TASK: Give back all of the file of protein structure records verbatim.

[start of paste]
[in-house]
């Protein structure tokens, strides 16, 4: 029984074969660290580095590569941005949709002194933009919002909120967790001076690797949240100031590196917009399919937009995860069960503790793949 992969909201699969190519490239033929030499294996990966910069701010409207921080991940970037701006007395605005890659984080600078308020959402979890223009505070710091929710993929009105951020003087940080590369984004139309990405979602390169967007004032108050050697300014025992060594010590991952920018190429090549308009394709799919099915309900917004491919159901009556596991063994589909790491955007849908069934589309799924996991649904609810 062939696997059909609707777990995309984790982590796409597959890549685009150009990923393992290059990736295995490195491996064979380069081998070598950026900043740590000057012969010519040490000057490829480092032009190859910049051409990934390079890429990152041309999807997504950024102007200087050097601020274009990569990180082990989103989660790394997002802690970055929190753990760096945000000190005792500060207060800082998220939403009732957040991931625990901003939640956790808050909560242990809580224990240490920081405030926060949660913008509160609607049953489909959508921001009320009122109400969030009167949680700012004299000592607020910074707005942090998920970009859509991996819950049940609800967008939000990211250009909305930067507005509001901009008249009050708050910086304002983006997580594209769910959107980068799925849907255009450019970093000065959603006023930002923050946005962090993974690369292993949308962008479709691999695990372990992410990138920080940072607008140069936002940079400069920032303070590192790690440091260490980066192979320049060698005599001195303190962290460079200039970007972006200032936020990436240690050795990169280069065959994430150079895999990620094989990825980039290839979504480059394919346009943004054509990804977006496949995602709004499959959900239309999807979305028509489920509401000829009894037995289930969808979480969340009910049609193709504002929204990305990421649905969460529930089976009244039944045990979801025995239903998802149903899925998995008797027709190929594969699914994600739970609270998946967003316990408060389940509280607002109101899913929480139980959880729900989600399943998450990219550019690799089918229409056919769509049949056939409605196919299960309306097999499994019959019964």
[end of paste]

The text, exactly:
[in-house]
């Protein structure tokens, strides 16, 4: 029984074969660290580095590569941005949709002194933009919002909120967790001076690797949240100031590196917009399919937009995860069960503790793949 992969909201699969190519490239033929030499294996990966910069701010409207921080991940970037701006007395605005890659984080600078308020959402979890223009505070710091929710993929009105951020003087940080590369984004139309990405979602390169967007004032108050050697300014025992060594010590991952920018190429090549308009394709799919099915309900917004491919159901009556596991063994589909790491955007849908069934589309799924996991649904609810 062939696997059909609707777990995309984790982590796409597959890549685009150009990923393992290059990736295995490195491996064979380069081998070598950026900043740590000057012969010519040490000057490829480092032009190859910049051409990934390079890429990152041309999807997504950024102007200087050097601020274009990569990180082990989103989660790394997002802690970055929190753990760096945000000190005792500060207060800082998220939403009732957040991931625990901003939640956790808050909560242990809580224990240490920081405030926060949660913008509160609607049953489909959508921001009320009122109400969030009167949680700012004299000592607020910074707005942090998920970009859509991996819950049940609800967008939000990211250009909305930067507005509001901009008249009050708050910086304002983006997580594209769910959107980068799925849907255009450019970093000065959603006023930002923050946005962090993974690369292993949308962008479709691999695990372990992410990138920080940072607008140069936002940079400069920032303070590192790690440091260490980066192979320049060698005599001195303190962290460079200039970007972006200032936020990436240690050795990169280069065959994430150079895999990620094989990825980039290839979504480059394919346009943004054509990804977006496949995602709004499959959900239309999807979305028509489920509401000829009894037995289930969808979480969340009910049609193709504002929204990305990421649905969460529930089976009244039944045990979801025995239903998802149903899925998995008797027709190929594969699914994600739970609270998946967003316990408060389940509280607002109101899913929480139980959880729900989600399943998450990219550019690799089918229409056919769509049949056939409605196919299960309306097999499994019959019964």